Meiotic spindle normality predicts live birth in patients with recurrent in vitro fertilization failure
Normally spindled oocytes, as determined by polarized light microscopy, are associated with significantly higher pregnancy rates in patients with recurrent IVF failure.
Suha Kilani, Ph.D.,; Michael G. Chapman, M.D.
Volume 101, Issue 2, Pages 403-406.e1, February 2014
To investigate the impact of meiotic spindle normality on live birth rates in women with recurrent IVF failure.
A retrospective comparative study.
A large private sector IVF service in Sydney, Australia.
Five hundred five intracytoplasmic sperm injection (ICSI)/ET cycles of patients who fulfilled the criteria for recurrent IVF failure, three or more previous fresh or frozen ETs with no ongoing pregnancy.
Polarized light microscopy was used at the time of ICSI.
Main Outcome Measure(s):
Clinical pregnancy rates (PR) and live birth rates (LBR) were compared depending on the morphology of the meiotic spindle of the oocyte(s) from which the embryo(s) were transferred.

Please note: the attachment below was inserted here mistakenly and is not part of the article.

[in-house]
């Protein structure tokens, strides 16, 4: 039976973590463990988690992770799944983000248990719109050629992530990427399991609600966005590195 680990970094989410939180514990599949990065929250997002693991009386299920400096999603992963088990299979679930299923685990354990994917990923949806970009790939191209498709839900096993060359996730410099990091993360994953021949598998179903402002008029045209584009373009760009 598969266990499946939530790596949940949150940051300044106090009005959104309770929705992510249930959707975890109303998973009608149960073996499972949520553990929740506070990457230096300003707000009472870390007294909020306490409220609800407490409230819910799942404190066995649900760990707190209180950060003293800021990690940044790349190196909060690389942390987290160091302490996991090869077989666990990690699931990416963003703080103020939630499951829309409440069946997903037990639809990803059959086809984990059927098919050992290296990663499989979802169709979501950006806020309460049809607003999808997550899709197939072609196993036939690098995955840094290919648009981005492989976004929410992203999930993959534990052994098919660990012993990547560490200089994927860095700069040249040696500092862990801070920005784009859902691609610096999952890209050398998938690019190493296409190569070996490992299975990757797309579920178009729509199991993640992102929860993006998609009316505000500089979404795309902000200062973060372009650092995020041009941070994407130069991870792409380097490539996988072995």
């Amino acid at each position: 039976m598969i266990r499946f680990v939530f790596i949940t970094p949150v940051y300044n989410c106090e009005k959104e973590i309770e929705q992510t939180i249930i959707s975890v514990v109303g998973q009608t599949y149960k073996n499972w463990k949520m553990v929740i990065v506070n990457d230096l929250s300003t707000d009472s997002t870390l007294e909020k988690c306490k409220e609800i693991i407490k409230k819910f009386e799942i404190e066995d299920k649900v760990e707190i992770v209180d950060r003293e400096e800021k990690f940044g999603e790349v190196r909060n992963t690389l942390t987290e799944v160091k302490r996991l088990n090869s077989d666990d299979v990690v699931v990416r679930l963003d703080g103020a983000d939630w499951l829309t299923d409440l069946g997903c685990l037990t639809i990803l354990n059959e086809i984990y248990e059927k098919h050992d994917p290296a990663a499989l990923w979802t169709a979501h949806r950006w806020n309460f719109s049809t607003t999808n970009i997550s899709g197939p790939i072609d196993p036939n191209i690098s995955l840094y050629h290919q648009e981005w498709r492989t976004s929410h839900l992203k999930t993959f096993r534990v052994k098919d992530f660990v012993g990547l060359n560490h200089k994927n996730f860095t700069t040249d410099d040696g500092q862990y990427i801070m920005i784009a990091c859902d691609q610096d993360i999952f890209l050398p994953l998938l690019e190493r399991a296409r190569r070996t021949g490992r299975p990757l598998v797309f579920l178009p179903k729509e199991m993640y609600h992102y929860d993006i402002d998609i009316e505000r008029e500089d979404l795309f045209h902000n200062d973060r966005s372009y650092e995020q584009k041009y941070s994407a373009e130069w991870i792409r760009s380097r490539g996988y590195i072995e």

Women receiving embryos where at least one was derived from a normally spindled oocyte had significantly increased clinical PR and LBR when compared with those who had only embryos derived from abnormally spindled oocytes (clinical PR: 31% vs. 7%; odds ratio [OR], 6.45; 95% confidence interval [CI] 3.65–11.40) and (LBR: 24% vs. 4%; OR, 7.24; 95% CI 3.62–14.49). Comparison between the abnormal spindle groups showed significantly higher clinical PR and LBR from the group of patients receiving embryos where at least one was derived from an oocyte with no visible spindle compared with the group receiving embryos from dysmorphic spindles only (clinical PR: 9% vs. 6%; OR, 0.58; 95% CI 0.22–1.57 and LBR: 8% vs. 1%; OR, 0.16; 95% CI 0.03–0.77).
Normally spindled oocytes, as determined by polarized light microscopy, are associated with significantly higher clinical PRs in patients with recurrent IVF failure.